Survey: 1/4 of Sexually Active Singles Not Worried About Contracting HIV

Medically Reviewed by Expert Board

This page was fact checked by our expert Medical Review Board for accuracy and objectivity. Read more about our editorial policy and review process.

.
This article was last modified on

June 27 marks the 26th annual National HIV Testing Day, which encourages individuals to get tested for the human immunodeficiency virus (HIV) which can lead to acquired immunodeficiency syndrome (AIDS).

National HIV Testing Day was first recognized in 1995, thirteen years after HIV and AIDS were initially identified. This was the peak of the AIDS crisis, when nearly 51,000 Americans died of the disease and treatment options were still limited.

Much has changed in the ensuing decades in terms of education, treatment, prognosis and de-stigmatization. To gauge the American public’s fear of HIV in 2021, we asked 1,250 single Americans ages 18 and older about their level of concern about contracting HIV.

I. Key Takeaways

  • 1 in 4 sexually active singles are “not very” or “not at all” worried about contracting HIV
  • 68% of sexually active single gay men are “extremely” or “very” worried about contracting HIV
  • 10% cite advancements in treatment, de-stigmatization as reasons they aren’t worried about contracting HIV

II. 26% of sexually active singles aren’t worried about contracting HIV

Overall, 26% of sexually active single adults say they are “not very” or “not at all worried” about contracting HIV. The majority of sexually active singles, 55%, are “extremely” or “very” worried about contracting HIV, and 19% are “somewhat” concerned.

Balancing HIV concerns with an active sex life may be easier to navigate now than it was at the start of the epidemic, but singles still need to be vigilant, Clinical Lab Scientist Adel Karsou warns.

“Current treatments for HIV/AIDS have come a long way since 1991,” he says. “The progression of HIV infection to AIDS can be delayed by decades and medications can lower the amount of HIV in the infected person’s body so that it becomes undetectable. Treatments also lower the chance of transmitting HIV to your partner. However it is important to emphasize two things: there is no cure and starting those treatments as soon as possible is key and can only be achieved by regularly testing for HIV, especially for high risk populations.”

Trust of partner, condom usage cited by those unafraid

The most-cited reason sexually active singles are not worried about contracting HIV is that they believe their sexual partner(s) do not have the virus, with 32% of respondents choosing this option. A similar number of respondents, 29%, say they don’t worry about contracting the virus because they always use condoms.

Far fewer sexually active singles indicate that other preventative measures, as well as advancements in medical treatment, are easing their concerns. Only 9% of respondents say they take a pre-exposure (prophylaxis) pill regularly, while 9% also say they don’t worry about getting HIV because modern medicine will allow them to live a normal life.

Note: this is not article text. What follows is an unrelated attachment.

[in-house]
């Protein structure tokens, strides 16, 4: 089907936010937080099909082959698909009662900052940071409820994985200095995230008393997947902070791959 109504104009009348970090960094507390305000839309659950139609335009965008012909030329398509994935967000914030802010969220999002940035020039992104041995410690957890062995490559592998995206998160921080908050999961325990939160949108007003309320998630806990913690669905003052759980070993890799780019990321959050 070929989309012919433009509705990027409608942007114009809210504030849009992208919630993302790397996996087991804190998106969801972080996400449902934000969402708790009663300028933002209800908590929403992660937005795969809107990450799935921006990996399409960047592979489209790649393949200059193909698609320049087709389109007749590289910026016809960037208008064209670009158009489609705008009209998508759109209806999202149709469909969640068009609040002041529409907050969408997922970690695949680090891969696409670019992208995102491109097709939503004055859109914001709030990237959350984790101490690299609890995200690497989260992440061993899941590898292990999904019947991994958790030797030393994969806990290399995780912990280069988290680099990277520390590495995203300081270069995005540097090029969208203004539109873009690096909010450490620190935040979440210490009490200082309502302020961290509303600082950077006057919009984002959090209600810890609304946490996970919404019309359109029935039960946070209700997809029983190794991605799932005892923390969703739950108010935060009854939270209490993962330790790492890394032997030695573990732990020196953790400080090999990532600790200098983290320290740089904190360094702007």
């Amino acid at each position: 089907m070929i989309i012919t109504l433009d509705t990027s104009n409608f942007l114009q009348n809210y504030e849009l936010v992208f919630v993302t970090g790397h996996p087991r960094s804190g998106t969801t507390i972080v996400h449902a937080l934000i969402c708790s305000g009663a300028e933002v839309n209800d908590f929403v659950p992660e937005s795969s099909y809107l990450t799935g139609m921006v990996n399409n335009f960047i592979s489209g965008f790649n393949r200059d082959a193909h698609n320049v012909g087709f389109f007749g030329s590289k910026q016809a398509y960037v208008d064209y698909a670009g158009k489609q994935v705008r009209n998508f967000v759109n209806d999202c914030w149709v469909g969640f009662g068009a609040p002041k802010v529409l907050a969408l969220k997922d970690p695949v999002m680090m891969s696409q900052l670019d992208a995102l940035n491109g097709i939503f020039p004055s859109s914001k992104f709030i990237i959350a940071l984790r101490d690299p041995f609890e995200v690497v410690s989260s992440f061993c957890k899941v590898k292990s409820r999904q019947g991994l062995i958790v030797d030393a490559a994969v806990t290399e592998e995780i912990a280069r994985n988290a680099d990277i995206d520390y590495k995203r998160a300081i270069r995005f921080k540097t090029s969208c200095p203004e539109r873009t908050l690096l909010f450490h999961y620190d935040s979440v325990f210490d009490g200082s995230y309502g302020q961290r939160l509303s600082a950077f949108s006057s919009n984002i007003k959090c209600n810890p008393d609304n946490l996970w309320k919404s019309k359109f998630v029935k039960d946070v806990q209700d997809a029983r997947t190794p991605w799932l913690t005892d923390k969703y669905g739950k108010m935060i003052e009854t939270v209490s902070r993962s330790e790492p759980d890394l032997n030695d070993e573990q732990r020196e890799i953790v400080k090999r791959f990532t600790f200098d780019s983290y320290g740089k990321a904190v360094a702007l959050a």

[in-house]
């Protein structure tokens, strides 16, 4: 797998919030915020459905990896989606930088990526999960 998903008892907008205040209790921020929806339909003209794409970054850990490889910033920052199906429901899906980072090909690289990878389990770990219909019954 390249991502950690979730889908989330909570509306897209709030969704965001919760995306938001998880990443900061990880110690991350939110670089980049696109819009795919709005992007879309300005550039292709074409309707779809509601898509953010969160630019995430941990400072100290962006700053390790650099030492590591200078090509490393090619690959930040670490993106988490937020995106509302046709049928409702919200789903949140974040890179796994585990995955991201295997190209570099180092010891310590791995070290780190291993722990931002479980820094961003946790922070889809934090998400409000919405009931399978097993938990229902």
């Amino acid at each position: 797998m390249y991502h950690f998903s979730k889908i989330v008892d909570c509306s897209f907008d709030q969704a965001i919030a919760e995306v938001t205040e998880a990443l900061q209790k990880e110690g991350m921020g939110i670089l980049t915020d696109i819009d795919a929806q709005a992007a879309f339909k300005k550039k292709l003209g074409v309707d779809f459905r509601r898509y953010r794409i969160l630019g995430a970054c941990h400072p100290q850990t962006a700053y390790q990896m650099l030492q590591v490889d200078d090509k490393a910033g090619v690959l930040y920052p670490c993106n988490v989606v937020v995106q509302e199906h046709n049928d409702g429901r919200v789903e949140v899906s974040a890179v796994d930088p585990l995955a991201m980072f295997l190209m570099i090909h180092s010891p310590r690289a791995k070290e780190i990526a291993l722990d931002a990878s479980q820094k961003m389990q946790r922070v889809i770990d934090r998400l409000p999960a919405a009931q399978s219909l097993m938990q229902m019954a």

III. HIV still a serious concern for single gay men

As still the most affected demographic according to the CDC, gay and bisexual men are the most concerned about contracting HIV. Sixty-eight percent of sexually active single gay men, and 68% of sexually active single bisexual men, say they are either “extremely” or “very” worried about contracting HIV.

Nearly 7 in 10 gay or bisexual men are "extremely" or "very" concerned about contracting HIV

Gay men raised during AIDS crisis fear it the most

When examined by age, single gay men who came of age or were born during the worst of the AIDS crisis are most likely to be extremely or very worried about contracting AIDS, compared to older gay men, and those that were born after the epidemic’s peak. Sixty-seven percent of single gay men ages 35 to 54 have high levels of concern, compared to 51% of those 18-34, and 32% of those 54 and older.

Men twice as worried about HIV as women

Overall, sexualy active single men, regardless of sexual orientation, are more likely than sexually active single women to be concerned about contracting HIV, by a rate of 49% to 24%. Their concern is understandable. In 2018, men accounted for 81% of all newly diagnosed HIV cases in the U.S.; women accounted for just 18% of new cases.

IV. HIV Safety Guide

V. Methodology

The data from this report comes from an online survey created and paid for by Testing.com. The survey was administered by online survey platform Pollfish on June 4, 2021. We surveyed 1250 Americans aged 18 and older who are not currently in a monogamous relationship regarding their level of concern about contracting HIV.

Ask a Laboratory Scientist

Ask a Laboratory Scientist

This form enables patients to ask specific questions about lab tests. Your questions will be answered by a laboratory scientist as part of a voluntary service provided by one of our partners, American Society for Clinical Laboratory Science. Please allow 2-3 business days for an email response from one of the volunteers on the Consumer Information Response Team.

Send Us Your Question